Tuesday, April 5, 2011

Using Cows Can't Jump to Teach Children Essential Literacy Skills

Reading aloud to babies, toddlers, and preschoolers is essential.  Interacting with the books during story time is even better.  Mem Fox, literacy advocate and children's book author, states:

Because words are essential in building the thought connections in the brain, the more language a child experiences—through books and through conversation with others, not passively from television—the more advantaged socially, educationally, and in every way the child will be for the rest of his or her life (17-18).

Reading aloud not only contributes to language and social development, but it also prepares children for reading independently in grade school. During the early childhood years, books that have recurring phrases/lines and repetitive sentence patterns are especially beneficial because they build several foundational pre-reading skills, such as word recognition, predicting skills, vocabulary development, and grammar/sentence models. 

Use your reading aloud experiences as natural spring boards (no lesson plan or teaching degree required) for talking about language and character.   Each time you read the same book together, you can repeat prior concepts, expand them, or cover different areas as they are developmentally appropriate for your child.  

Dave Reisman’s Cows Can’t Jump is an excellent book with a repetitive sentence pattern.  It begins with a perplexed cow eyeing a hurdle.  The sentence states: 

Cows can’t jump… (turn page) …but they can swim. 

Across from the swimming cow, there is a gorilla looking terrified at the idea of swimming in a lake.  The next sentence states:

Gorillas can’t swim… (turn page)…but they can swing.

Until the final page, this same sentence pattern is followed with various other animals.   

Illustrator Jason A. Maas uses lively creatures and soft, uncluttered backgrounds, perfect for youngsters.  As they listen and interact with Cows Can’t Jump, on a basic level they are learning to identify animals in the pictures.  Also, children are expanding their sight and oral vocabulary of animals and verbs.  The book offers an excellent opportunity to talk/ask about what other animals can swing, fly, swim, hop, scurry, and so forth.   

Next, there is the reoccurring sentence pattern.  (Animal/noun) can’t (verb), but they can (verb).  This sample sentence can stimulate fun word play important in speaking and writing development.  Create your own sentences, and allow your toddler or preschool child to fill in the blank.  For instance, say, “Birds can’t slither, but they can _____.”  (A follow up question can be:  What animal does slither?) Or you can switch it around and say, “Birds can’t ________, but they can sing.”  Challenge your child to fill in one of the verbs from the book or from his own vocabulary.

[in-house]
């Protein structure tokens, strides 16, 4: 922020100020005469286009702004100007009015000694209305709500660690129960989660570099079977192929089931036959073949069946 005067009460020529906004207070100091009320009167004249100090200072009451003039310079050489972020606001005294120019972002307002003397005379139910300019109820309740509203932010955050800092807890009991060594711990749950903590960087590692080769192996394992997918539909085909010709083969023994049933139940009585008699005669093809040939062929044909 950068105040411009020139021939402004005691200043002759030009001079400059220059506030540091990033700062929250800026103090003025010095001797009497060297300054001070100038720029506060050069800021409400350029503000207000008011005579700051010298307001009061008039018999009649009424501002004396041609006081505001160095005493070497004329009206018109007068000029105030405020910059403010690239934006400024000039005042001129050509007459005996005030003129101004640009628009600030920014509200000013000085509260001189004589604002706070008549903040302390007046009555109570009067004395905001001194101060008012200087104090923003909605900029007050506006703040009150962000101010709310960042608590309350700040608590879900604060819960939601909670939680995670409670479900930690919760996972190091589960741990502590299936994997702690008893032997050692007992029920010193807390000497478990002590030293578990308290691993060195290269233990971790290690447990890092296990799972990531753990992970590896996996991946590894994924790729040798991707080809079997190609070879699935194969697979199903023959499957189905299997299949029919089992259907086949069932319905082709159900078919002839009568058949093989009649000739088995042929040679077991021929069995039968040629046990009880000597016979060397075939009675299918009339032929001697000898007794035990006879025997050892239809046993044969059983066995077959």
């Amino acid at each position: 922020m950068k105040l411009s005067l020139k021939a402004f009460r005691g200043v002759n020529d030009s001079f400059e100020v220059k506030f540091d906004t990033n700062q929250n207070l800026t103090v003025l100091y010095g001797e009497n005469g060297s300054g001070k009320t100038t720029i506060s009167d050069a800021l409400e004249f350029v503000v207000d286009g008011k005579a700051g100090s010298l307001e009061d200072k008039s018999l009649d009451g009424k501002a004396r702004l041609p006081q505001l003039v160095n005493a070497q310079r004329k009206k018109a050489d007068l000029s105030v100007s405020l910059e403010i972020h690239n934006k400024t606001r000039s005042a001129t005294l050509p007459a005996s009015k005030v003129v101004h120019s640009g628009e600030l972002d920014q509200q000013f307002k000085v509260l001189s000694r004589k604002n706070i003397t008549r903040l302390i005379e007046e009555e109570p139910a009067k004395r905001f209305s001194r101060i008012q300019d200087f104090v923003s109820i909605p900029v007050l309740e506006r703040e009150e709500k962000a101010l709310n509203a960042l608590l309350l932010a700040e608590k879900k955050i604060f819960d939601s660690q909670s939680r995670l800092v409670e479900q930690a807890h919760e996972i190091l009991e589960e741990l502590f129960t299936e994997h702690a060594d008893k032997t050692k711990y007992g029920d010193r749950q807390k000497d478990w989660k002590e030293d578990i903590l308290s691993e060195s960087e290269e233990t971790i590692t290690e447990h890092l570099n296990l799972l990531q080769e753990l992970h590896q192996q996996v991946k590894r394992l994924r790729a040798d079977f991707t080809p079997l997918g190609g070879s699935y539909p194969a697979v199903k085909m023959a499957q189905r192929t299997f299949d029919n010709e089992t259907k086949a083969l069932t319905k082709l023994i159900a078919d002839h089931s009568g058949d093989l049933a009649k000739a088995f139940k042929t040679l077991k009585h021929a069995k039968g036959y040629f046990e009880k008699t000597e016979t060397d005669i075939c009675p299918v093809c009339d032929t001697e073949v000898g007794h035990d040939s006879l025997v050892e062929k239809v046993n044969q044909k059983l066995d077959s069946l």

You can also just begin with the first part.  Say, “Cats can’t ________.”   Child fills in the blank.  Together, brainstorm several things he can't do--cook, make a bed, drive a car, and so forth.  As his language develops, challenge him to finish it.  Cats can’t talk, but they can ______ (purr, stretch, sleep, cuddle).  Prepare your child for filling in the blank by labeling the cat’s activities throughout the day.  “Aww, look at Fluffy stretching.”  “Do you hear her purr?”  “What is Fluffy doing?  She is sleeping.”  Then, when the child encounters this sentence pattern, he will have several words to put into it.  Continue this amusing word play (at home, in the car, or while waiting in line) with other familiar animals or objects. 

Also, there are some key sight words being repeated: can’t, but, they, and can.  Reading these words over and over again will prompt your child to start recognizing them—first auditorily and, eventually, visually.  It is excellent preparation for independent reading.